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(Un)intended Consequences?

IMG_1110

The last vacation I took: Bethany Beach, Delaware, July 2011

In a day or two, I will relate my own ongoing struggle with Obamacare (it’s not positive, believe it or not).  But for now, I want to talk about something I saw yesterday on Corrente regarding the Clinton papers and what Hillary Clinton had to say about the individual mandate.

But first, let me tell you about Jobs4NJ.  When I was laid off back in 2011 from the job I loved, I signed up for the NJ job matching service.  You upload your CV to their database, spend 2 hours correcting all the formatting mistakes, and wait.  By the way, we were told at the NJDOL that we could also apply for state jobs but that each job application would require a $25 fee.  That fee was non-refundable whether you got a job or not.  Imagine asking a bunch of unemployed people to cough up $25 for each job opening they saw on the state employment site.  I’m wondering if that was a Christie innovation.  The DOL employees were extremely kind, helpful and treated us with dignity and respect and even they thought the fee was outrageous.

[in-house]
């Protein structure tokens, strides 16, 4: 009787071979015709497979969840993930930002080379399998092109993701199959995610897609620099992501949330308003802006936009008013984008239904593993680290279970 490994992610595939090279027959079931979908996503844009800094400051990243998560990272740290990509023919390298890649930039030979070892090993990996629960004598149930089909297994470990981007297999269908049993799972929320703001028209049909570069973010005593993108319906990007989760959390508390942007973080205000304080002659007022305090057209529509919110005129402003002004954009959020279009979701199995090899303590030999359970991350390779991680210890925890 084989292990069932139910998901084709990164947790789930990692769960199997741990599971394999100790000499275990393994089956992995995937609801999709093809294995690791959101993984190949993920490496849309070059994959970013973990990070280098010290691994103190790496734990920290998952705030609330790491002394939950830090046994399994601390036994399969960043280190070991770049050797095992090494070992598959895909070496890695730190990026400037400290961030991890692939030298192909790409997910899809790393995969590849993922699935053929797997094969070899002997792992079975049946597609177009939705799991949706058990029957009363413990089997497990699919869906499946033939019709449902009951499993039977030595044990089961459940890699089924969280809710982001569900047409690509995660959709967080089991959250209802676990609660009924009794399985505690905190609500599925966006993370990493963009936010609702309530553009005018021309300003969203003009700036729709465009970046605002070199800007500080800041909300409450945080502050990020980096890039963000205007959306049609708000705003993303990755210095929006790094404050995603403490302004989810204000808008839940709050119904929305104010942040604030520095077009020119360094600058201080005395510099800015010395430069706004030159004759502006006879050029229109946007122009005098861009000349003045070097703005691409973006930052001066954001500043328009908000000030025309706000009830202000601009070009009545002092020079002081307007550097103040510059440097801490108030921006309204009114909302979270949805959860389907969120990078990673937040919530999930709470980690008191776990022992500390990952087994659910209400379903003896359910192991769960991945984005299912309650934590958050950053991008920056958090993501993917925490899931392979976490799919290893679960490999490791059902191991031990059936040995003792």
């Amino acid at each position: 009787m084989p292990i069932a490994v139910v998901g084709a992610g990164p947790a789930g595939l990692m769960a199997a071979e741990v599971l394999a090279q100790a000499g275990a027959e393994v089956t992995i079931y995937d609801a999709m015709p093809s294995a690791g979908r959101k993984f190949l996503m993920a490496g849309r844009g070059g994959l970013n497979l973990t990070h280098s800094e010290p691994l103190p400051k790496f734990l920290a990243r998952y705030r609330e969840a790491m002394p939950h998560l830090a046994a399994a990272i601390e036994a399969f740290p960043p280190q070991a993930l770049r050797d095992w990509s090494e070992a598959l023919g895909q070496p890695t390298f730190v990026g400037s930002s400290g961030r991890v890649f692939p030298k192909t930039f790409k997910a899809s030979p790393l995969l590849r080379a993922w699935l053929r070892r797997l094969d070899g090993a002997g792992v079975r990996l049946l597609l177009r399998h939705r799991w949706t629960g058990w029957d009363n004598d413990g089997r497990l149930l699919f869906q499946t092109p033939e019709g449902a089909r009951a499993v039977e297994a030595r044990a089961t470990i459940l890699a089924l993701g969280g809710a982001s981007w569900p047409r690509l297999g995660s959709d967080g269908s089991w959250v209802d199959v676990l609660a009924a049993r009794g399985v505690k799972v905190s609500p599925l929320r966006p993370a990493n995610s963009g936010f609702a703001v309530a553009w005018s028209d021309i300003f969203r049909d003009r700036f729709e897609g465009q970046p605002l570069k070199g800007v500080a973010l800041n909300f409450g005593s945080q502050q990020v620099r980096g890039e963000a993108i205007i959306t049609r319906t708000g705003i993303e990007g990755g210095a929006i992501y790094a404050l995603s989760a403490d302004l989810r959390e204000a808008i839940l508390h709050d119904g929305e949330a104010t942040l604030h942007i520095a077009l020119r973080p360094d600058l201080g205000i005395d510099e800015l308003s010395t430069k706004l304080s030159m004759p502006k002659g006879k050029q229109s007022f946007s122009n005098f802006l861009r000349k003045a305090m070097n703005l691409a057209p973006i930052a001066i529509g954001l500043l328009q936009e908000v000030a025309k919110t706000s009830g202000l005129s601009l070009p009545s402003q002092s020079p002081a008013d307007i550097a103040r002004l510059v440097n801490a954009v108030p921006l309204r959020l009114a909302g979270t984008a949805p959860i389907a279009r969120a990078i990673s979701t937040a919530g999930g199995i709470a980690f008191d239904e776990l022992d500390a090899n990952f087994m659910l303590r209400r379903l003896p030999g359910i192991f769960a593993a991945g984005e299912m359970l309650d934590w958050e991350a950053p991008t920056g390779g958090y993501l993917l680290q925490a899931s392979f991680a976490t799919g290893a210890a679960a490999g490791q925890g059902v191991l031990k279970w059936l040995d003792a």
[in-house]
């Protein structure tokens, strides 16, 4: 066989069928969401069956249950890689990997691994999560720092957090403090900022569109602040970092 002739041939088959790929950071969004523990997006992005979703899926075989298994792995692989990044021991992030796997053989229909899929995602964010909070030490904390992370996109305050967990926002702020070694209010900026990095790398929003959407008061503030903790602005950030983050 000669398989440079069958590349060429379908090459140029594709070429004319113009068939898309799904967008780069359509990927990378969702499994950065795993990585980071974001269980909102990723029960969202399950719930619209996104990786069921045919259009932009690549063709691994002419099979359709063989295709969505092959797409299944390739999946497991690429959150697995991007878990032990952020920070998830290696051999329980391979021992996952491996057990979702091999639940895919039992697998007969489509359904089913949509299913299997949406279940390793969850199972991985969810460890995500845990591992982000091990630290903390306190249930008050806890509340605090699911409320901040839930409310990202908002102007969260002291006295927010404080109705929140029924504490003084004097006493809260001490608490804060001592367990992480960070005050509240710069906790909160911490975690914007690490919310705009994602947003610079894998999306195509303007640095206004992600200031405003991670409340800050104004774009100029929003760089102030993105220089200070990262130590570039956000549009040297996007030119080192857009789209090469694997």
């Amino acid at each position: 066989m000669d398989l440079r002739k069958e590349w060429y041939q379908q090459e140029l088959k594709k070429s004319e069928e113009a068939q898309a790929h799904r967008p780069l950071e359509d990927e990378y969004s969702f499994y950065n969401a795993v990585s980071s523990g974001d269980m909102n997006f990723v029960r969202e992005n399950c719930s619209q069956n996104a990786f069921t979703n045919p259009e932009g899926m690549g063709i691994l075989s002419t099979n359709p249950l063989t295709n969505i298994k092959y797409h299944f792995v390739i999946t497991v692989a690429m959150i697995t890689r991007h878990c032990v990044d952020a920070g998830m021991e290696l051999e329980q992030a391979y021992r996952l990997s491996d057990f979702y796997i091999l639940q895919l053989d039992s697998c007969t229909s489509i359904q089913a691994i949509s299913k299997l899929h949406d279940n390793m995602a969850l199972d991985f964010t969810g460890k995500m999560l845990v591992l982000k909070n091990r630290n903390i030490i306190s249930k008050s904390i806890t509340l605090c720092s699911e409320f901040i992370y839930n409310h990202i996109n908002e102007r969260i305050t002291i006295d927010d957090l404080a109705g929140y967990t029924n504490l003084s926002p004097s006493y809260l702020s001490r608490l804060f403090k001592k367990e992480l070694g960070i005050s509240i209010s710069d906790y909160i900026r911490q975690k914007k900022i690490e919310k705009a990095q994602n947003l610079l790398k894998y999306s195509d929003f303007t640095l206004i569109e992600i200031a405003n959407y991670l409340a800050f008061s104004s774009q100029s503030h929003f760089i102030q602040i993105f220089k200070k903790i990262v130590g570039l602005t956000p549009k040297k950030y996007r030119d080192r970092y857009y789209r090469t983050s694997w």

Anyway, getting back to Jobs4NJ.  They sent me some job listings.  The good positions were gone, gone, gone from NJ.  The postings I got had descriptions that seemed a bit vague, as if the companies themselves weren’t really sure what they wanted.  Most positions in “science” were really business positions.  Apparently, R&D has an unmet demand for marketing and finance specialists.  Labrats?  Ehhhh, not so much.